The Big Tradeoff The redistribution of income creates a big tradeoff between equity and efficiency that arises because redistribution decreases the total size of the economic pie to be shared.
19.3 INCOME REDISTRIBUTION A Major Welfare Challenge Passed in 1996, the Personal Responsibility and Work Opportunities Reconciliation Act created the Tempory Assistance for Needy Families (TANF) program.
19.3 INCOME REDISTRIBUTION Negative Income Tax A negative income tax is a tax and redistribution scheme that provides every household with a guaranteed minimum annual income and taxes all market income at a fixed marginal tax rate. A negative income tax removes the welfare trap and gives greater encouragement to low-income households to seek more employment, even at a low wage. Figure 19.7 on the next slide shows this outcome.
19.3 INCOME REDISTRIBUTION With no income redistribution, income after redistribution (the y-axis) would equal market income (the x-axis). Current programs and taxes redistribute along the blue line. As incomes increase from A to C, there is no redistribution. As incomes increase above C, income taxes are paid at successively higher rates. At low incomes, benefits are withdrawn as market income rises, to create a welfare trap.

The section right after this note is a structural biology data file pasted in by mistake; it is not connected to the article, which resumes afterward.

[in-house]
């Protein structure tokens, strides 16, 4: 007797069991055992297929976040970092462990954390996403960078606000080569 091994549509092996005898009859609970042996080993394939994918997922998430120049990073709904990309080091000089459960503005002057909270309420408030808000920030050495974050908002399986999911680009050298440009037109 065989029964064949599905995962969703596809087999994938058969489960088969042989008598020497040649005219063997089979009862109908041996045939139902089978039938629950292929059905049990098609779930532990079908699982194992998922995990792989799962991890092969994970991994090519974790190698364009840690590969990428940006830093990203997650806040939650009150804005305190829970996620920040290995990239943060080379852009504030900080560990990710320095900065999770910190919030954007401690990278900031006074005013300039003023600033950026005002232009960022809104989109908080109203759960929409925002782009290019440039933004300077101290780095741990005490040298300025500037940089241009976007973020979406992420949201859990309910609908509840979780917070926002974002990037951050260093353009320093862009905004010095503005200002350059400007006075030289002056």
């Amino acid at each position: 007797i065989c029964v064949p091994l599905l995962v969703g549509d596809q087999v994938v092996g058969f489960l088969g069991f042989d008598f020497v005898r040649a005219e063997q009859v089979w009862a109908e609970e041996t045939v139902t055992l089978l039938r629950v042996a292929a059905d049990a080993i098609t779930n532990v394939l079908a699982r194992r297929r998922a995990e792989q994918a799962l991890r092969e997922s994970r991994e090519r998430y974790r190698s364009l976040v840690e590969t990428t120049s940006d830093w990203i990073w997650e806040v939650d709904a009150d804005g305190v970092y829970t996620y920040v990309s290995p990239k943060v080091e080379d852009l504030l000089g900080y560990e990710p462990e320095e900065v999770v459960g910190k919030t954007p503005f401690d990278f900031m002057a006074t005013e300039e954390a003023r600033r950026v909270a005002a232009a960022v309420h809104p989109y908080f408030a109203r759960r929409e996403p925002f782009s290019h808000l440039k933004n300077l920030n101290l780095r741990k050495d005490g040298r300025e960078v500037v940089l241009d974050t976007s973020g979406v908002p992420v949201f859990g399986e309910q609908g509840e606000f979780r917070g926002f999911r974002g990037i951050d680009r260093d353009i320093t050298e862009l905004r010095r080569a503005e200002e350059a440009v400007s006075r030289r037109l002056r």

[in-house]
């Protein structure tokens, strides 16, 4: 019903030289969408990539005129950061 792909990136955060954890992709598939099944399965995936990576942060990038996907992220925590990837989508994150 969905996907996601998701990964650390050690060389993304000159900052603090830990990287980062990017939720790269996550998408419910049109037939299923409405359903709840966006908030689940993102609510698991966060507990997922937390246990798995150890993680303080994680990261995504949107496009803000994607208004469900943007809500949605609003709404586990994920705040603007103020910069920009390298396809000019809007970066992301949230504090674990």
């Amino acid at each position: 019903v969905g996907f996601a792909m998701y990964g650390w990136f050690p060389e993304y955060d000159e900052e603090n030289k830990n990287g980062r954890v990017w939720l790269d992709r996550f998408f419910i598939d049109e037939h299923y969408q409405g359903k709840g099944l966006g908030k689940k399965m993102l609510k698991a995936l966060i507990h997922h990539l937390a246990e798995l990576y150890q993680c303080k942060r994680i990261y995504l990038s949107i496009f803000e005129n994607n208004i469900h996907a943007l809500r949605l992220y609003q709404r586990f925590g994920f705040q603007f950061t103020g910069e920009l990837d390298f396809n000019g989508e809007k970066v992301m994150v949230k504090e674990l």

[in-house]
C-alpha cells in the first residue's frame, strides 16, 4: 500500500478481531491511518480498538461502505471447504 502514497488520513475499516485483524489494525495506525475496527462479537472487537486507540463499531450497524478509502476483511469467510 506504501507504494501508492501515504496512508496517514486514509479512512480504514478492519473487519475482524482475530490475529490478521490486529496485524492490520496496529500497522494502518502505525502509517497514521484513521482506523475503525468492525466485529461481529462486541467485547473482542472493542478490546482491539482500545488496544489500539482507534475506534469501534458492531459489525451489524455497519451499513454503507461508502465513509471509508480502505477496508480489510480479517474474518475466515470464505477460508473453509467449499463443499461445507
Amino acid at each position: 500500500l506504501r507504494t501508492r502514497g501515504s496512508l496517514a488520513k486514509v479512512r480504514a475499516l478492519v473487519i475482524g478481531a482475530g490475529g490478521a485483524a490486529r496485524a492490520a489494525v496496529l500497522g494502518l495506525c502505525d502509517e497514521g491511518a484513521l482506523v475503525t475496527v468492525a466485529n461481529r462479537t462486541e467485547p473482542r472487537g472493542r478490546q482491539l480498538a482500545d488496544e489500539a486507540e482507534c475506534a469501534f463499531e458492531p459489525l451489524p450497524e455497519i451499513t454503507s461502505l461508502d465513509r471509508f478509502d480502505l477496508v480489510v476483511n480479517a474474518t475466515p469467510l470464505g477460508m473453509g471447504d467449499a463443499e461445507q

19.3 INCOME REDISTRIBUTION The red line shows how market incomes translate into income after redistribution with a negative income tax gives a guaranteed annual income of G and decreases benefits at the same rate as the tax rate on incomes. Households with market incomes below B, the break-even income, receive net benefits.Those with market incomes above B pay net taxes.